As far as the "direction vs. coordinate" problem goes, it is certainly an interesting one. The humorous thing about it is that in my current engine, we have 2D and 3D Vectors. There is no differentiation between a direction and a coordinate. I've always thought it was a bit odd, but fortunately for us it hasn't been a huge issue (it's not a big leap from vector to coordinate). IMO, the peculiarity of a proper solution comes from the fact that a direction and a coordinate are the same data, just interpreted differently.

It's difficult coming up with an argument for how to actually make the coordinate and vector seperate classes. I would almost think that coordinate be the base class, storing only the x and y positions. Then, have direction extend that and add functions for dealing with vectors such as length, angle, summation, etc.

This all seems a bit overengineered to me. Perhaps a vector class to represent coordinates and directions is appropriate after all? Maybe a simple typedef of Vector to Coordinate would suffice?

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The inheritance definitely is a hack, to expose the Direction internals only to Coordinates.

There is another option: make both these classes have-a "XYPair", or some other silly-named thing like that, where the data members are public but the class itself is not. Then put XYPair, Coordinate and Direction in a package together, without anything else inside.

That's Java-specific, but the net effect is that outside classes do not know of the existance of XYPair, so they will not be able to get at any of those internals, although Coordinate and Direction are able to share them. Wow, I actually almost miss the 'friend' keyword now.

(You could also make the XYPair a public class with package-level constructor, so that only Directions and Coordinates can *make* XYPairs, which should still give you enough security. In that setup, you might also put factory methods into the XYPair class, and hide the Direction/Coordinate constructors.)

Once you've done that you can also prevent Coordinates from adding to other Coordinates (requiring a Direction), since Coordinate no longer inherits from Direction.

I agree that this is all over-engineered and I never write stuff like this, but these are the kinds of lengths you end up going to if you put too much faith in OO dogma :)

Unfortunately Java lacks 'typedefs' :\ Of course, my choice of Java to present example code is rather arbitrary.

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I may be a little confused but isn't the only purpose of data-hiding to prevent something from modifying the invariant of an object?

Why don't you just produce a datatype that holds the vector data and write the ruitines required to perform operations like comparing and adding/subracting, ..., on the vector structure.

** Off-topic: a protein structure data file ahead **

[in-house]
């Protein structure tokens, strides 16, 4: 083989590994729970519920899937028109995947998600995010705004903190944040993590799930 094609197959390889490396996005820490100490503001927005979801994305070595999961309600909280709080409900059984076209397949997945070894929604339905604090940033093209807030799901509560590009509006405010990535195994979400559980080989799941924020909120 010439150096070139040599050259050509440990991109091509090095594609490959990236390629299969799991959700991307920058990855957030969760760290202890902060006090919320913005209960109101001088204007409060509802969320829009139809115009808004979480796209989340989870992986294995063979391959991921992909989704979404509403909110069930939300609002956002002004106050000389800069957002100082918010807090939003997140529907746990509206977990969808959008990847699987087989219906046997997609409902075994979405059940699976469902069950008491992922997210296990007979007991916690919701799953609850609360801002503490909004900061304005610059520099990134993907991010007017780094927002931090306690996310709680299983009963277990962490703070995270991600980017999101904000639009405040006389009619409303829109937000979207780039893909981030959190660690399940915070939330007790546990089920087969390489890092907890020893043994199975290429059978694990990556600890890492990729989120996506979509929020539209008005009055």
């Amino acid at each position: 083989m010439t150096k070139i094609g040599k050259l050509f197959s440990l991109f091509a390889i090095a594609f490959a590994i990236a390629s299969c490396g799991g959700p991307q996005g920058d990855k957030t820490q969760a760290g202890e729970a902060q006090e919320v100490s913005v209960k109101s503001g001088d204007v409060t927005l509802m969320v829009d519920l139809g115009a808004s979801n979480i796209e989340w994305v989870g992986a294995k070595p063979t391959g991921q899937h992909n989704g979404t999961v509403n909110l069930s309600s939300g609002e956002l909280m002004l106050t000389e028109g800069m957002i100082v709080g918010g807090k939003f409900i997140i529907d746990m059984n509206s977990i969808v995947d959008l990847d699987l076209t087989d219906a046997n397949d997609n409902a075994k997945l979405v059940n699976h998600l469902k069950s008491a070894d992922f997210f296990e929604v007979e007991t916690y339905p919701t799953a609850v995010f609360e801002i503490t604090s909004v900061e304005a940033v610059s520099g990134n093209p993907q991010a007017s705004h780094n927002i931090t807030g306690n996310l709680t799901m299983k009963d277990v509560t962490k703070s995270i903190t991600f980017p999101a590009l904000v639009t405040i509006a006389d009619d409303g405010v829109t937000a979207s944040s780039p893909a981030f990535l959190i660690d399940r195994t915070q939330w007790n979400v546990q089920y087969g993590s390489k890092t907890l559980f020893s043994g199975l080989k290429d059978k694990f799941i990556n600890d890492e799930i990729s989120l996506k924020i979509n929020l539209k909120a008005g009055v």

struct vector {
datatype x;
datatype y;
datatype z;
// datatype can be any type you require or even a template parm!
};


You then write classes like Coordinate and Direction which provide extended operations for working with vectors assuming they have themselves little need for making the vectors they contain part of their invariant.

Finally to maintain the Board object's invariant you simply use all of the utilities you've just written to aid in writing a few simple checks (like to make sure that the translation vector is no more than x+-1 or a y+-1 translation).

Such a solution is still as far as I know Object Oriented since I'm unaware of OO sugesting that data must be C++ primitives held in a class that protects such primatives as an invariant instead of simply producing a compound data type that is more suitable for this problem.

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Well that brings up the point of whether you really need two classes. You could just make them both one class called a VectorCoordinate which can be added to each other resulting in a new VectorCoordinate thus the direction or the movement of one tile or object (whatever) would be in terms of distance between your current location and the amount which you desire to deviate from that coordinate.

Thus the direction coordinate becomes a relative posistion to your current location.

Let me illustrate:

public class CoordinateVector {

private x=0, y=0;

public CoordinateVector( int x, int y ) {
this.x = x;
this.y = y;
}

public CoordinateVector translate( CoordinateVector dest ) {
return( new CoordinateVector( this.x + dest.x, this.y + dest.y ) );
}

public void moveTo( CoordinateVector dest ) {
this.x = dest.x;
this.y = dest.y;
}

}




This is simple and it can be added to do do other functionality such as mirroring over x and y axis if need be and you would want to keep the Board functionality asside from this classes functionality there is a cohesion issue if you combine them. This is very similar to javas Point class and if I was using java I would have used it instead of writing my own function. But I was using javascript and I was thinking too much along the lines of Arrays than Cartisian Planes.

Now if you wanted to expand this and create a Board using either this class or java.awt.Point or even java.awt.geom.Point2D how would you do it?